*Please note that not all states allow for online classes for domestic violence for legal purposes. Please get prior approval to take this class online prior to registering to ensure it will meet your specific requirements
1. What is the definition of Domestic Abuse?
Domestic Violence is a pattern of coercive behavior in a marriage or any intimate relationship, when one partner tries to gain control over the other. It can include physical and sexual violence, emotional and verbal abuse, economic control, stalking, destruction of property, isolation and intimidation.
An individual does not necessarily need to be physically abusive to be considered an abuser, but can be someone who deprives the partner financially, someone who purposely isolates the partner from friends and family, or someone who threatens with intimidating remarks to scare and control the partner. It can also describe a person who continuously shows up where the partner is, unannounced, to check that the partner is telling the truth, or reads all incoming email, phone calls and texts.
2. The Statistics on Domestic Abuse in the U.S. are staggering.
Domestic violence is the leading cause of injury to women in the United States. Women are generally on the receiving end of domestic violence. One in every four women will experience domestic abuse in her lifetime. Females who are 20 – 24 years of age have the highest chance of being abused. Approximately 1.3 million women are physically assaulted by intimate partners each year. Each day in America approximately 3 women are murdered by boyfriends or spouses. Studies show that up to 10 million children observe some form of domestic abuse each year.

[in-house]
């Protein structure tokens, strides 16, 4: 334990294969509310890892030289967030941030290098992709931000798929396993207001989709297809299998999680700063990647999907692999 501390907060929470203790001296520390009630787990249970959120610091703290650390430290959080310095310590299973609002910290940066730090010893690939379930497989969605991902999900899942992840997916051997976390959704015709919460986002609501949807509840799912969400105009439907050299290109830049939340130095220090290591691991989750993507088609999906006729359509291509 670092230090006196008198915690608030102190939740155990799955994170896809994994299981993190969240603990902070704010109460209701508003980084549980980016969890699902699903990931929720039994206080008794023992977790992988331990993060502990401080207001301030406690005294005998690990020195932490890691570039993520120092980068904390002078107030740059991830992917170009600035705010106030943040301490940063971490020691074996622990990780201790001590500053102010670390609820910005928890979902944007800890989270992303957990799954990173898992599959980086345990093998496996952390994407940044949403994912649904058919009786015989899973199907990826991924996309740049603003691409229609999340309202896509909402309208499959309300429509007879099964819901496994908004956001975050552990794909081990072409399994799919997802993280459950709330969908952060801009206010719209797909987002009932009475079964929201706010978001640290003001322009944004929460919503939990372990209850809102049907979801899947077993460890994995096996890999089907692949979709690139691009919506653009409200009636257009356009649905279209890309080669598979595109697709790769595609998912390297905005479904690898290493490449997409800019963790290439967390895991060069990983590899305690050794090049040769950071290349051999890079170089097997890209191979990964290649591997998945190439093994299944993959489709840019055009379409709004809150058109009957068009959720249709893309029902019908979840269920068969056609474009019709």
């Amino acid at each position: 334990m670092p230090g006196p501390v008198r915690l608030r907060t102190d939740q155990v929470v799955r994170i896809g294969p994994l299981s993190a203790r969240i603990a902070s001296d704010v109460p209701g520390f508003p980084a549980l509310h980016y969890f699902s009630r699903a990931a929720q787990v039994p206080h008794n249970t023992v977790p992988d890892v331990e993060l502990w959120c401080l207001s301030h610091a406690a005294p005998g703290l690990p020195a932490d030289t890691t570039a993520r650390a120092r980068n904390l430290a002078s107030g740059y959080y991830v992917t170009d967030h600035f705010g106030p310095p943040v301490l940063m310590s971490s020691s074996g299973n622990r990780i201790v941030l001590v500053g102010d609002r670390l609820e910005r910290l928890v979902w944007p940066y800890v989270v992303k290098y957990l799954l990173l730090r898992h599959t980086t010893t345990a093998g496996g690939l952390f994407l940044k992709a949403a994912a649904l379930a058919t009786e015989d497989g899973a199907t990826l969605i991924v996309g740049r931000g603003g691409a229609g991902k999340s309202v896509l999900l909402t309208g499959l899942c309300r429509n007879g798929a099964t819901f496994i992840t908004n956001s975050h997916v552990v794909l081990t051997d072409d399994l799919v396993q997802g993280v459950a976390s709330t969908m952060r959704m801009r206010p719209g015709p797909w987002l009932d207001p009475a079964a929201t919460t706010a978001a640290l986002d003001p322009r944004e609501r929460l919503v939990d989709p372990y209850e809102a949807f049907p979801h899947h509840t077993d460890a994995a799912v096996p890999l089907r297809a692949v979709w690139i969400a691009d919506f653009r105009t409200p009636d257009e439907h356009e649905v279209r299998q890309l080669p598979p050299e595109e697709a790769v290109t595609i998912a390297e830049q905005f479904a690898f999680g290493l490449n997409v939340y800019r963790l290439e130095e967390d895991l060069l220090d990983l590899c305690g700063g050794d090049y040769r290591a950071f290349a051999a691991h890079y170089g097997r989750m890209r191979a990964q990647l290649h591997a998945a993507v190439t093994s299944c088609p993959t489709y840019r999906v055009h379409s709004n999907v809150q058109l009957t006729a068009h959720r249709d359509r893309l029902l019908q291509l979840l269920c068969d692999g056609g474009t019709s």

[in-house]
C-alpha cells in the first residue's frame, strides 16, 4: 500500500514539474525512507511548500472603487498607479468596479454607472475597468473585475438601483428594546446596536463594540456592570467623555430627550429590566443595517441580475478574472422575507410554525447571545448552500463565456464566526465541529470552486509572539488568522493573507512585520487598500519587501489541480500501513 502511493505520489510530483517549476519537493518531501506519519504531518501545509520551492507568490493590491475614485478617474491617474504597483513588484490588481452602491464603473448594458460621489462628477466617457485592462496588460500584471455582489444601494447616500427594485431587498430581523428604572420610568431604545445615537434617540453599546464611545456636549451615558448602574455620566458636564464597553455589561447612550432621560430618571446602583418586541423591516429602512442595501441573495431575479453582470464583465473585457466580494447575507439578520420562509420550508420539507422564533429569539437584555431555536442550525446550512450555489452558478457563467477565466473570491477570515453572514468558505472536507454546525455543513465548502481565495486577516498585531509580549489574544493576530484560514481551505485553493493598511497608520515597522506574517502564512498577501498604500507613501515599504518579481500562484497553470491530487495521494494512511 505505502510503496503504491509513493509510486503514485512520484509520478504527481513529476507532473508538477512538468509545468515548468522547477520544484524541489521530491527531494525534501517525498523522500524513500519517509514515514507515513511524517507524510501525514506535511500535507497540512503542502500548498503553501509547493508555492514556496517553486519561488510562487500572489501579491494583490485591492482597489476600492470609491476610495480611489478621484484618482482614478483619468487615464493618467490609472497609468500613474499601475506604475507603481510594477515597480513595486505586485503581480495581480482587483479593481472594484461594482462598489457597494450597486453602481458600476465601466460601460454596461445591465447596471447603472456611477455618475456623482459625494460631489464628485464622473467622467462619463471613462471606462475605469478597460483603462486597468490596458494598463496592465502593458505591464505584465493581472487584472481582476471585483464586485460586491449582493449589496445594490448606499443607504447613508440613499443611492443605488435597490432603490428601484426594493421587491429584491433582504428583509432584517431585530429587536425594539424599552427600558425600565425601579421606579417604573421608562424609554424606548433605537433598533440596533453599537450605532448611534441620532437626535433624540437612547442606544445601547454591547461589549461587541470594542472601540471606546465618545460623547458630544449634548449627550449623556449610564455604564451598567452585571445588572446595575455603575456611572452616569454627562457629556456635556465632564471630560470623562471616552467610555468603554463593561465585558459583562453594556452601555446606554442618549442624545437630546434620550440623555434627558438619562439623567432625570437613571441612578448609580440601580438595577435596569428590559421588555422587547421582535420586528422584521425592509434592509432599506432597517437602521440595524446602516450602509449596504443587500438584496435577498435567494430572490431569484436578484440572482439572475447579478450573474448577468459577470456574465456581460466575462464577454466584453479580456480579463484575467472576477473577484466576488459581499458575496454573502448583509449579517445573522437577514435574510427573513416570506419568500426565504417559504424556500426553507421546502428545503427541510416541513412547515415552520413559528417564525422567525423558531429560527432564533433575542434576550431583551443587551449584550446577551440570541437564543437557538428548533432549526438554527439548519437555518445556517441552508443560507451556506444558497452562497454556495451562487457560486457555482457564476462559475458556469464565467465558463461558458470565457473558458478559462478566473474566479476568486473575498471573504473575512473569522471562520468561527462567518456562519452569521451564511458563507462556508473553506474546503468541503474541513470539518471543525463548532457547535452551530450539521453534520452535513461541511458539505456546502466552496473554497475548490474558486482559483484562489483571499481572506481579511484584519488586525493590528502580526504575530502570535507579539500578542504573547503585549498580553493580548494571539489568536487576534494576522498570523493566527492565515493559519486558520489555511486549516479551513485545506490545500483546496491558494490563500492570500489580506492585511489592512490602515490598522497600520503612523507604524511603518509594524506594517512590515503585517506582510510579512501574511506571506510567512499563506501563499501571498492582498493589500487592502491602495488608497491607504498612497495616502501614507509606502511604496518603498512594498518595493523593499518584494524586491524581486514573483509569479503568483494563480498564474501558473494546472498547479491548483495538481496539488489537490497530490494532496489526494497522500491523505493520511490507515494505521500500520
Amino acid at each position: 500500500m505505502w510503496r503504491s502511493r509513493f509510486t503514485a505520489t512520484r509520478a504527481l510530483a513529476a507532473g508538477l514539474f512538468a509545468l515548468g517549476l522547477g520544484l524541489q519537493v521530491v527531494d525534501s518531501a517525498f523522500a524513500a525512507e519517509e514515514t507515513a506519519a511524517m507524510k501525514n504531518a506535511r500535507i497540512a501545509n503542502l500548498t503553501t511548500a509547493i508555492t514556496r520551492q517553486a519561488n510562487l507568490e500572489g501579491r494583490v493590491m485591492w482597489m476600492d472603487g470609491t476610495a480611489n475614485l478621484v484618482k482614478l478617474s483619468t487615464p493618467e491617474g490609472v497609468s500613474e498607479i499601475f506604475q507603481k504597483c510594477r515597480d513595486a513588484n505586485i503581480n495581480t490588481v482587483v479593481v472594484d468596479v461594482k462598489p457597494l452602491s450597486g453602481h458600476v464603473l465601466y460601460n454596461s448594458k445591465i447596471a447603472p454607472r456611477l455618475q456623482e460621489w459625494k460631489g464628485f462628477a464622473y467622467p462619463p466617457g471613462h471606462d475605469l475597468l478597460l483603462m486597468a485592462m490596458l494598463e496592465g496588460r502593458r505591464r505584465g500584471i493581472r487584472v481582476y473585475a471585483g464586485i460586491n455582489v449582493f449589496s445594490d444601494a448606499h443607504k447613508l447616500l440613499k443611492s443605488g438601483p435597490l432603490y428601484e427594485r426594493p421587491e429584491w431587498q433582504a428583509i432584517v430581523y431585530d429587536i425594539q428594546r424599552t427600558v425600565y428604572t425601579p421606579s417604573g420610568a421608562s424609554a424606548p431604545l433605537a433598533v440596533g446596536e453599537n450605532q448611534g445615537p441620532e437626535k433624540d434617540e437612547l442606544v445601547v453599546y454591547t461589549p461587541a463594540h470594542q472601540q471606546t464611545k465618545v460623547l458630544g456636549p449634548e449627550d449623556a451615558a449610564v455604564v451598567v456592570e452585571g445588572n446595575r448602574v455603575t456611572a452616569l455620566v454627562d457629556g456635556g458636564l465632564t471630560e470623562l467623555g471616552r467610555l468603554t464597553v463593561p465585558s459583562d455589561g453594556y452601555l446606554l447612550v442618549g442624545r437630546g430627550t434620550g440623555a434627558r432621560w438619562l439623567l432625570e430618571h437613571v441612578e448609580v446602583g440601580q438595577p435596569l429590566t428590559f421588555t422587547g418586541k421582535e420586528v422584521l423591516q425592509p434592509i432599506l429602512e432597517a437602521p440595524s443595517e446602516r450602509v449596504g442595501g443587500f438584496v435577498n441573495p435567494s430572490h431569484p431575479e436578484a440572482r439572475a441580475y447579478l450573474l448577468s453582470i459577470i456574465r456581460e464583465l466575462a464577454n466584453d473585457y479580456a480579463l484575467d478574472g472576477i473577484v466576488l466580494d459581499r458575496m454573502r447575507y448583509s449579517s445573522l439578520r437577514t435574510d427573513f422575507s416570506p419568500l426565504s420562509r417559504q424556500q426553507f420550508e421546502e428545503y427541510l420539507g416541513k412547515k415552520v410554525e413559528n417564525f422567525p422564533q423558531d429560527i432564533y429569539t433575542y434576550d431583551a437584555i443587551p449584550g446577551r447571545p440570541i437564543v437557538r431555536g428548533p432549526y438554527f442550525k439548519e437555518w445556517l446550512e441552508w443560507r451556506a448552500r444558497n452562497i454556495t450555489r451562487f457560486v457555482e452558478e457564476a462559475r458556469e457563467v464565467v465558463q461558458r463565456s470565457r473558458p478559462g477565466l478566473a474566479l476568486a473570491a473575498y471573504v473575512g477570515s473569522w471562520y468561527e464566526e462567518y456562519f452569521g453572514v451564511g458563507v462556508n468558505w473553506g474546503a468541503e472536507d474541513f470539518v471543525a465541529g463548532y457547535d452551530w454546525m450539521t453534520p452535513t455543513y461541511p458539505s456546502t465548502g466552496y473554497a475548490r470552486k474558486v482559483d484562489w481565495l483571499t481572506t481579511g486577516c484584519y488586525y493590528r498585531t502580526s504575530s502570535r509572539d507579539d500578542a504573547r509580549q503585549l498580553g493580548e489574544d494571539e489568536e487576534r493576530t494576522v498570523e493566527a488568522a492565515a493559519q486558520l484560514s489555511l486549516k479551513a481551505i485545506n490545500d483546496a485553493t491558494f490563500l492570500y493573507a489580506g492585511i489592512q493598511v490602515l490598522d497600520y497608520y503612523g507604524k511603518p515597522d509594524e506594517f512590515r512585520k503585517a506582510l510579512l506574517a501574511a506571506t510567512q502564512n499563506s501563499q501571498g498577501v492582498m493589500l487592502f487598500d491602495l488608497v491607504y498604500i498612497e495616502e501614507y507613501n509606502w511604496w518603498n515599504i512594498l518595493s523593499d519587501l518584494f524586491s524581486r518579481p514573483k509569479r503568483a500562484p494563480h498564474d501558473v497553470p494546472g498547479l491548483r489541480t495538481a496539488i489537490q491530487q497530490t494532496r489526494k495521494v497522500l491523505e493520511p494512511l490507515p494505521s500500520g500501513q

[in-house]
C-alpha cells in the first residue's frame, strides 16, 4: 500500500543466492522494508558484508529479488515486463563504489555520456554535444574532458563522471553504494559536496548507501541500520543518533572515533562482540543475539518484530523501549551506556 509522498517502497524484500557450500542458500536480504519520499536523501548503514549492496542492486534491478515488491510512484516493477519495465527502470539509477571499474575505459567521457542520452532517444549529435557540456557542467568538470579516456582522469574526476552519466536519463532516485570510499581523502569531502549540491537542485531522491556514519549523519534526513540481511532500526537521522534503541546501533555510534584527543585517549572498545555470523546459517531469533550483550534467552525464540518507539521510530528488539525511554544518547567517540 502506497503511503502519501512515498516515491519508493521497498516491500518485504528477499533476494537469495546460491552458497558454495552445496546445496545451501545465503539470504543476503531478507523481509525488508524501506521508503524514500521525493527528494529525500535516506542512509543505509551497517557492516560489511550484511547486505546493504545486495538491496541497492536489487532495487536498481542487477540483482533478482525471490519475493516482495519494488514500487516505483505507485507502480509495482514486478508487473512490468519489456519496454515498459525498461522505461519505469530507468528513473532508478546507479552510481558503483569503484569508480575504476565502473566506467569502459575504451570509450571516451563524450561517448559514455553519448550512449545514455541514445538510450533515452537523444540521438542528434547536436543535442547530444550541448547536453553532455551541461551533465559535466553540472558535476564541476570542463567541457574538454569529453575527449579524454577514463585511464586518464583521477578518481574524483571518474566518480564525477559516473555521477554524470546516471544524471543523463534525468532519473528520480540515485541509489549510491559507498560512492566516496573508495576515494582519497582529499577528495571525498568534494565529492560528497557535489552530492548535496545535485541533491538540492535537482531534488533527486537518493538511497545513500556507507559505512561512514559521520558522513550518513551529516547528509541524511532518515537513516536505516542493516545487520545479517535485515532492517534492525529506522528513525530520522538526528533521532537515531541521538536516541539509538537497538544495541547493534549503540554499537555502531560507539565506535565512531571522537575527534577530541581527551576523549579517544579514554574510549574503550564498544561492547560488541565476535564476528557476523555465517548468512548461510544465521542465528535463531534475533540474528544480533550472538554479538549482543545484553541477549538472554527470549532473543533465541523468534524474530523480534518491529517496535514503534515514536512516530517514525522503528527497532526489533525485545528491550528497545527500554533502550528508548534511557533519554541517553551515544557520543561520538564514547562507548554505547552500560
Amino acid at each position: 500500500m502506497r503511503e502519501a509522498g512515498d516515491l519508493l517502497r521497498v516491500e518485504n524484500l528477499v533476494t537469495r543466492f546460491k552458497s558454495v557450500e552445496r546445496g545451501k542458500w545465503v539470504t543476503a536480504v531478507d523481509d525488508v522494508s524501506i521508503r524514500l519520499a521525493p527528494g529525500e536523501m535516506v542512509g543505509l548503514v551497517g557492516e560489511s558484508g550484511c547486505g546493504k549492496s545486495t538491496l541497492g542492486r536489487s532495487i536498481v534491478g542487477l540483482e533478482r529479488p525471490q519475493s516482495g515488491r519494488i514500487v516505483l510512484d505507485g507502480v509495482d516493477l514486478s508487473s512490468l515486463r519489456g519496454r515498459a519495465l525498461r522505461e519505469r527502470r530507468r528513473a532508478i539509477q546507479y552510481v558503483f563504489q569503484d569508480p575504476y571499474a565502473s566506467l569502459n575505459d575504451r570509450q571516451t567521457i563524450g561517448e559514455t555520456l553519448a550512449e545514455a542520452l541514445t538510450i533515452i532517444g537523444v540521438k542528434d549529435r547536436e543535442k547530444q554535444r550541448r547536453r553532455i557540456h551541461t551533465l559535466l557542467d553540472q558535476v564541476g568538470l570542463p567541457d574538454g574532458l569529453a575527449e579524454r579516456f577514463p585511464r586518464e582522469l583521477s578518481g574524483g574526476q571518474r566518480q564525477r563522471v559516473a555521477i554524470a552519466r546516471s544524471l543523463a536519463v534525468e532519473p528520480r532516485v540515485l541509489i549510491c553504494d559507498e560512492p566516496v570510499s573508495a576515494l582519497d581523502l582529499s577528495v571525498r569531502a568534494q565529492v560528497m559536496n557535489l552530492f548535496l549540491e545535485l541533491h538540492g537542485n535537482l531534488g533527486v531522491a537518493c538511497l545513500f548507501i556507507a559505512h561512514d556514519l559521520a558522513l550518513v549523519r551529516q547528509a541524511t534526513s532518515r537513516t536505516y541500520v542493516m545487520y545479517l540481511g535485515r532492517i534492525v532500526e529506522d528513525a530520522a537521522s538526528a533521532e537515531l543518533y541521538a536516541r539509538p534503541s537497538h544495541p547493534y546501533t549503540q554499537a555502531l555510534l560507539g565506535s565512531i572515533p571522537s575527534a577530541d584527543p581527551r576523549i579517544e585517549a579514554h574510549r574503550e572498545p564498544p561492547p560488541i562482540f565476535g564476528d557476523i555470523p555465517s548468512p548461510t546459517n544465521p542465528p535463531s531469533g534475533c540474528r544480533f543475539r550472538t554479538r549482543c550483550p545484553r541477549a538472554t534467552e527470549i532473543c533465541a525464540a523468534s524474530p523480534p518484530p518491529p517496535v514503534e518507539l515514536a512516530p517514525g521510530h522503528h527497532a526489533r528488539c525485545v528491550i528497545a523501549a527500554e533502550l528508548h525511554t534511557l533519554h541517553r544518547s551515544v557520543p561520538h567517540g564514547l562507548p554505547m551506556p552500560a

3. Do parts of the country experience more cases of Domestic Violence than others?
Intimate partner violence affects individuals of all races, ethnicities, and educational backgrounds. However, research shows that people making below $25,000 annually are at a 3-times higher risk of intimate partner abuse than people with income over $50,000. Victims with higher income levels tend to not report the abuse. Statistics also show that residents of urban areas reported higher levels of domestic abuse than in suburban areas. Furthermore, African-American women face higher rates of domestic violence than white women, and American-Indian women are victimized at a rate more than double that of women of other races. A significant fact is that most cases of domestic violence, regardless of income level, are never reported!